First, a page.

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Albert of Adelaide, by Howard L. Anderson

Howard L. Anderson’s debut novel features a peculiar amalgam of talking wallabies, action-packed shoot-outs, and timeless Old West themes repackaged under an unforgiving Australian sun.

albert-of-adelaideTwo thousand years ago, a poet and mercenary named Archilochos wrote down the first known Greek beast fable, a story featuring anthropomorphized animals, and since that time western civilization has retained a sentimental spot for critters—see: Æsop and Chaucer. Many of these fables featured stories from a didactic viewpoint, as in Uncle Remus’s Br’er Rabbit tales or in the medieval beast-epics about Reynard the Fox, but in the late twentieth century, that began to change, as Richard Adams’s Watership Down and then Brian Jacques’s Redwall brought a more realistic treatment to the genre. Today, given the popularity of talking animals in Hollywood, and considering the literary world’s premium on originality, it was only a matter of time before someone ambitious published a novel that crossbred Blood Meridian with Rango.

Howard L. Anderson’s debut novel, Albert of Adelaide, follows the adventures of its eponymous hero, a duck-billed platypus, as he sets off across the desert in search of Old Australia. Like the brooding protagonist of a John Wayne movie, he has suffered a traumatic early life, although he hides the scars from the animals he meets during his journey. That trauma—the murder of a loved one and long captivity in a sterile zoo—fills Albert with longing for a world he’s only heard about in legends. When he finally comes to the desert, known in the book as Hell, he’s already begun to develop the “taste for mindless violence” Cormac McCarthy has plumbed so deeply.

Albert begins as a peaceful traveler, with no interest in the darker aspects of life in the wild. But that changes when he incurs the wrath of a scheming wallaby and a psychotic opossum. Part of the novel’s suspense comes from wondering whether Albert will transcend this new version of himself, Albert the Killer, or be consumed by the howling storm he has accidentally unleashed on his friends and enemies alike.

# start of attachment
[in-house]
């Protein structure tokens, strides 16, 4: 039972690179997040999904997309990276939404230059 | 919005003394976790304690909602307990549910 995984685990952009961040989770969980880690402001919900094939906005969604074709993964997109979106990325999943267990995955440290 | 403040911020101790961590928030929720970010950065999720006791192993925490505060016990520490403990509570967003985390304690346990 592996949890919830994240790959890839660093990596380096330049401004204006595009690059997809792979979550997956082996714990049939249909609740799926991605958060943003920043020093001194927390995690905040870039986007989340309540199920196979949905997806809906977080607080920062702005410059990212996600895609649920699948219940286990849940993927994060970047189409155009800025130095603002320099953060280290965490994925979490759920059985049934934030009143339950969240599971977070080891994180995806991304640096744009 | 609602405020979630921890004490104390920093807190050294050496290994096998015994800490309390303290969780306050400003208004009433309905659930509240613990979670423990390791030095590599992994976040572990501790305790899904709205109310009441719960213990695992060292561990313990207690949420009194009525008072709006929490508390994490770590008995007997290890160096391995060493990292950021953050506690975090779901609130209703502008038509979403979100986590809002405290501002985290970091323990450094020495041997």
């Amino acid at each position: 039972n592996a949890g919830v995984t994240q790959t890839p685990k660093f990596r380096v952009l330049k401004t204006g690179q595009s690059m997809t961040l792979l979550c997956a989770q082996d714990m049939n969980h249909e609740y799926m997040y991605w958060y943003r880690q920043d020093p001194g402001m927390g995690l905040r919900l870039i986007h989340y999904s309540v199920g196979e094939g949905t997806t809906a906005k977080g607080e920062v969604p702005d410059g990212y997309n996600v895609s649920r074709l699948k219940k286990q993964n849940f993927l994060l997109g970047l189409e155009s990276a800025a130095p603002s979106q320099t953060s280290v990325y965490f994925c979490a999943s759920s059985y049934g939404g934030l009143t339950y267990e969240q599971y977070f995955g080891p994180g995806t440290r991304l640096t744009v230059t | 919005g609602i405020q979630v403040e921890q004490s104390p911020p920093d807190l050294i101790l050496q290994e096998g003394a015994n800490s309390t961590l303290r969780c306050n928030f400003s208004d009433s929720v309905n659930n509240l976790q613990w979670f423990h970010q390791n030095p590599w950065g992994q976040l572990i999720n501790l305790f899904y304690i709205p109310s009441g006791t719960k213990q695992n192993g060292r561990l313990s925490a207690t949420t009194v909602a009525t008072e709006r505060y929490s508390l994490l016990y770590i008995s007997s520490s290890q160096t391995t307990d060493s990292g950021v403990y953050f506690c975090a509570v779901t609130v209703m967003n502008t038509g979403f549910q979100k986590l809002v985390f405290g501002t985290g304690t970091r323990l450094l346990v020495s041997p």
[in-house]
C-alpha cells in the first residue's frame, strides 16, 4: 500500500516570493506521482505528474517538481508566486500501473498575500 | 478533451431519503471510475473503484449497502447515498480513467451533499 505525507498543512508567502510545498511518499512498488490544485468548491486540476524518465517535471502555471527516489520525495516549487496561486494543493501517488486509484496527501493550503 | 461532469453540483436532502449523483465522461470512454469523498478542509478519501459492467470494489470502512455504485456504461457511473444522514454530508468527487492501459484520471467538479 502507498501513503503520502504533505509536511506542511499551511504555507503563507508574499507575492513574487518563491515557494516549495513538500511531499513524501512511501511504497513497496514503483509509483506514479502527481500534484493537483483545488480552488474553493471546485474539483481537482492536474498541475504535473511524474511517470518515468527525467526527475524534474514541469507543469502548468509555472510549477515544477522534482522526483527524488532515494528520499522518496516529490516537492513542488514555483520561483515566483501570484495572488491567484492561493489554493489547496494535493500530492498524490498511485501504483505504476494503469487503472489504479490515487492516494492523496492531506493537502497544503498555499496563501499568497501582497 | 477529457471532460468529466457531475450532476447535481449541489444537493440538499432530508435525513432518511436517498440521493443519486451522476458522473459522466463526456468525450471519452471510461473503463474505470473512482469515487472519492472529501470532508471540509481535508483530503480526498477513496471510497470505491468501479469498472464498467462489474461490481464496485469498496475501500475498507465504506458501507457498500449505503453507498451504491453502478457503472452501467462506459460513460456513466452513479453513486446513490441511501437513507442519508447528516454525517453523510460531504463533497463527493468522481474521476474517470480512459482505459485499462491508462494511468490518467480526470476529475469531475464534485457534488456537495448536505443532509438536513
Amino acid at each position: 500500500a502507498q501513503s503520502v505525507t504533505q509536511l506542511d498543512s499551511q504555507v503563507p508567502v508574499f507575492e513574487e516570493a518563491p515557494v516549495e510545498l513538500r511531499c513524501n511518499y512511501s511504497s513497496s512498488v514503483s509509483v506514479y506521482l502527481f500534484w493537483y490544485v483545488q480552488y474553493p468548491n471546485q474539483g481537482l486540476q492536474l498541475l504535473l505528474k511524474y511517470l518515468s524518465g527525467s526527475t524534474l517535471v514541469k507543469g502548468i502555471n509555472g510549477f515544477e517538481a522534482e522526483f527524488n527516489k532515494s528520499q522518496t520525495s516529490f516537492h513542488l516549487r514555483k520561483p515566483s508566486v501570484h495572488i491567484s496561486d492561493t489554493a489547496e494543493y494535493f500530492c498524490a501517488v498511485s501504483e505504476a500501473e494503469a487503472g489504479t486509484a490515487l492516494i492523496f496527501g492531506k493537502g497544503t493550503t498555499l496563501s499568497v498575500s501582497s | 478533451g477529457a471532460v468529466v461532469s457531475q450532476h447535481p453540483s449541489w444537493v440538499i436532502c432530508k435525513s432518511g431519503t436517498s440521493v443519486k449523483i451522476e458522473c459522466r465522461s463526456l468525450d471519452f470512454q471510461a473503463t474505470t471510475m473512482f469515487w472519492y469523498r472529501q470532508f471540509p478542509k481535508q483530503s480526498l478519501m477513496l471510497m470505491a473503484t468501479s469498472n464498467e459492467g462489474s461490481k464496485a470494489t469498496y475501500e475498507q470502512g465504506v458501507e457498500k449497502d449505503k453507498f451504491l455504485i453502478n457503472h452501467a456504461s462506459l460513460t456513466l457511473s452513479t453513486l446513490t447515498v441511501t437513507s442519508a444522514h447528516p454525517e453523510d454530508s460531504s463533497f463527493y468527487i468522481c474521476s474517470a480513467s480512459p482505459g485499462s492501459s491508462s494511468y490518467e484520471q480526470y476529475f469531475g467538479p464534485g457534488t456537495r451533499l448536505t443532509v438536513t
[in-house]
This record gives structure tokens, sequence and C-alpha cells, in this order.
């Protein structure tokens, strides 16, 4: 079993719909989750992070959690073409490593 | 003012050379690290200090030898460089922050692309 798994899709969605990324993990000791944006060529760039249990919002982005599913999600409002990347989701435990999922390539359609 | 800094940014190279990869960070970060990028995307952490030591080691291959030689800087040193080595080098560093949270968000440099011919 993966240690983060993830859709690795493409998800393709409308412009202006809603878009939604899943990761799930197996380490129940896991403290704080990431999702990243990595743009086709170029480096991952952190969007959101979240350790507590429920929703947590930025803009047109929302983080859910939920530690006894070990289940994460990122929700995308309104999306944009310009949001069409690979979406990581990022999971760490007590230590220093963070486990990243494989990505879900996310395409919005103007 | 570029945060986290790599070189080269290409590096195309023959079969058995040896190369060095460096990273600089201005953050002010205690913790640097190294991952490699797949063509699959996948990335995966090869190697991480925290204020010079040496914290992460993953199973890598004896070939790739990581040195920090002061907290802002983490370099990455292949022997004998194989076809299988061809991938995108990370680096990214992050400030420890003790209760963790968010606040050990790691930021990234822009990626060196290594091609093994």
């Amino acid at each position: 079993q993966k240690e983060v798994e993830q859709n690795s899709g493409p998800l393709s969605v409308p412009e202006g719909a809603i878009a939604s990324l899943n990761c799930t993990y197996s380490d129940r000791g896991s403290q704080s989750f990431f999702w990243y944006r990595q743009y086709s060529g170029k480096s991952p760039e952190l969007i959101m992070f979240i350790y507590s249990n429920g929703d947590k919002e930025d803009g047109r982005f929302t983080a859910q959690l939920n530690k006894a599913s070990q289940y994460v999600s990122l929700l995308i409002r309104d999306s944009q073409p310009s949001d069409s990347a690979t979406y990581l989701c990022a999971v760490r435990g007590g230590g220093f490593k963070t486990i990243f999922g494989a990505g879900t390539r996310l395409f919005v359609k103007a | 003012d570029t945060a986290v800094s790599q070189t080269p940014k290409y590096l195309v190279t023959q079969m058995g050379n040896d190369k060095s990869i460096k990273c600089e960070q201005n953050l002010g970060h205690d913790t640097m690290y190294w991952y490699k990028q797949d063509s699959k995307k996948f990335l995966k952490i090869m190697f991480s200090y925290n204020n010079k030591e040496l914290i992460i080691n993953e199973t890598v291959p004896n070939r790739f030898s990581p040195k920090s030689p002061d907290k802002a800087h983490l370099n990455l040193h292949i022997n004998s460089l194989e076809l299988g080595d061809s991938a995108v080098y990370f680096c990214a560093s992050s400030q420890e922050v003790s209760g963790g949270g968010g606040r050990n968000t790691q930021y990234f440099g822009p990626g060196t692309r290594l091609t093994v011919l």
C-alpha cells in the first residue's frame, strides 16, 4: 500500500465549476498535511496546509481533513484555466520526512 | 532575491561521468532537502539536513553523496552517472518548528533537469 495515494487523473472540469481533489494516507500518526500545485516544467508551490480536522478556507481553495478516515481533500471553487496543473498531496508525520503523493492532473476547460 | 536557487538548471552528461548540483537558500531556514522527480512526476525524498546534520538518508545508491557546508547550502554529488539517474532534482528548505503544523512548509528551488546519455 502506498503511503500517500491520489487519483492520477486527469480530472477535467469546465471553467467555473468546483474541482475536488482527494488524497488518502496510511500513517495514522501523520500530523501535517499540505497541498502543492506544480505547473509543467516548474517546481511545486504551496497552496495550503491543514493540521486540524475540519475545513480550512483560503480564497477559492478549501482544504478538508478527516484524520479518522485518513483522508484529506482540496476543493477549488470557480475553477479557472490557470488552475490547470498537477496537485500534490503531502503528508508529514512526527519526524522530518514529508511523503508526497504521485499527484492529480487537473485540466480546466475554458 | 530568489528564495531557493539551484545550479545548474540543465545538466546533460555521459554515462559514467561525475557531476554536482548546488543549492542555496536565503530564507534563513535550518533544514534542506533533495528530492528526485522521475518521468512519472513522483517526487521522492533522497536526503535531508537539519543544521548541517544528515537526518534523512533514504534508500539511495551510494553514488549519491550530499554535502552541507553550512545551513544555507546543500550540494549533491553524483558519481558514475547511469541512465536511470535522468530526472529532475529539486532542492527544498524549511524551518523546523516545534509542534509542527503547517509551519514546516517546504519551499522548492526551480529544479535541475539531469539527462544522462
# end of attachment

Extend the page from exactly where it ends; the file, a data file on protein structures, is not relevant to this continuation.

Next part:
Who let the dog out (of Hell) ?

At times, the novel reads like a children’s book because Anderson doesn’t wallow around in lapidary prose. The descriptions are simple, if detailed, and the dialogue is expository, if clever, as when a Tasmanian devil tells Albert, “I’m the only devil in Hell, and you’re the only platypus.” Except for the scenes of violence—including a dingo getting his throat cut, a village of women and pups massacred by marsupials, and a bandicoot eaten alive and disemboweled—you’d almost think you were reading a young adult novel. Scratch that, violent ends in children’s literature are as old as the brothers Grimm. Really, the book has the same weird combination of joy and grit found in All Dogs Go to Heaven, where the characters are smoking, drinking, gambling, and killing one another, but also doing musical numbers and learning how to be selfless.

In short, there’s nothing quite like Albert of Adelaide, which draws inspiration from eclectic sources (its final pages echo El Sordo’s last stand in For Whom the Bell Tolls) and also from the unique mind of its creator. According to the “About the Author” section, Anderson has lived an extremely varied life: he’s been an Alaskan fisherman, a Pittsburgh steel mill worker, a member of a helicopter battalion in Vietnam, and a defense attorney in New Mexico for “Mexican nationals charged with crimes north of the border.”

One wonders about Anderson’s exclusion of women-animal characters, simply because it’s so complete (at one point, as he approaches a town, Albert even sees a sign where “someone had taken a paintbrush and crossed out the word FEMALES with a couple of rough strokes”). Another curiosity: the novel’s handling of time. Summary narration often picks up at odd instances from chapter to chapter, with momentous events occurring off-stage, then related through flashback. However, these strange choices add something to the book’s overall charm, and end up being just more eccentricities on top of the pile.

Australian Animals.Throughout the novel, Anderson chooses to write about the tension between animals-as-animals and animals-as-people, and he punctuates his mythic settings with descriptions that might have been clipped from Zoobooks. Here, for example, we learn that male platypuses have venomous spurs on their hind limbs, and that the plural of platypus is “platypuses” and not “platypi.” Again, these descriptions become part of the novel’s attraction, and, as a reader wonders about Albert’s fate, he or she also learns how platypuses hunt, swim, and live around billabongs. “A platypus is an animal that lives in or near water all its life and can’t survive without it,” Anderson imparts during the opening pages.

In the end, Albert of Adelaide is funny, touching, and entertaining. Most of all, though, it’s unique. Howard L. Anderson’s gun-slinging platypus is a whimsical addition to the tradition of beast epics, and, in an industry sometimes enamored of clichés, Albert of Adelaide is one of the most imaginative books published in years.

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